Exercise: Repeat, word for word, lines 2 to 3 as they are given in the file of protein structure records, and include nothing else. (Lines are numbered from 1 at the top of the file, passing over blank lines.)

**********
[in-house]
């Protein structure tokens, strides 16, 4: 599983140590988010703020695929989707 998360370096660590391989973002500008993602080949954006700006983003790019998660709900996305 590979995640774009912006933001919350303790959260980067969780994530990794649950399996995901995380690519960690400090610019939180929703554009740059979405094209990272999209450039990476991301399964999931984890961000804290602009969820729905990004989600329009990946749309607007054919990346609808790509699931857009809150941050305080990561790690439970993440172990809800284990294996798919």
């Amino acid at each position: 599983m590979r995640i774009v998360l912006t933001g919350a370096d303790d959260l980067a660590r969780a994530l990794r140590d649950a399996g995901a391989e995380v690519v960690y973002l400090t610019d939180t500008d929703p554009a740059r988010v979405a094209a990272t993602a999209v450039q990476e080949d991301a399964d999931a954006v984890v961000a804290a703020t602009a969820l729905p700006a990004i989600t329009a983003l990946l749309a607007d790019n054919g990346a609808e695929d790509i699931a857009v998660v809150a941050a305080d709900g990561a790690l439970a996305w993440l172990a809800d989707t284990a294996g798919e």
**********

């Protein structure tokens, strides 16, 4: 599983140590988010703020695929989707 998360370096660590391989973002500008993602080949954006700006983003790019998660709900996305 590979995640774009912006933001919350303790959260980067969780994530990794649950399996995901995380690519960690400090610019939180929703554009740059979405094209990272999209450039990476991301399964999931984890961000804290602009969820729905990004989600329009990946749309607007054919990346609808790509699931857009809150941050305080990561790690439970993440172990809800284990294996798919």
């Amino acid at each position: 599983m590979r995640i774009v998360l912006t933001g919350a370096d303790d959260l980067a660590r969780a994530l990794r140590d649950a399996g995901a391989e995380v690519v960690y973002l400090t610019d939180t500008d929703p554009a740059r988010v979405a094209a990272t993602a999209v450039q990476e080949d991301a399964d999931a954006v984890v961000a804290a703020t602009a969820l729905p700006a990004i989600t329009a983003l990946l749309a607007d790019n054919g990346a609808e695929d790509i699931a857009v998660v809150a941050a305080d709900g990561a790690l439970a996305w993440l172990a809800d989707t284990a294996g798919e």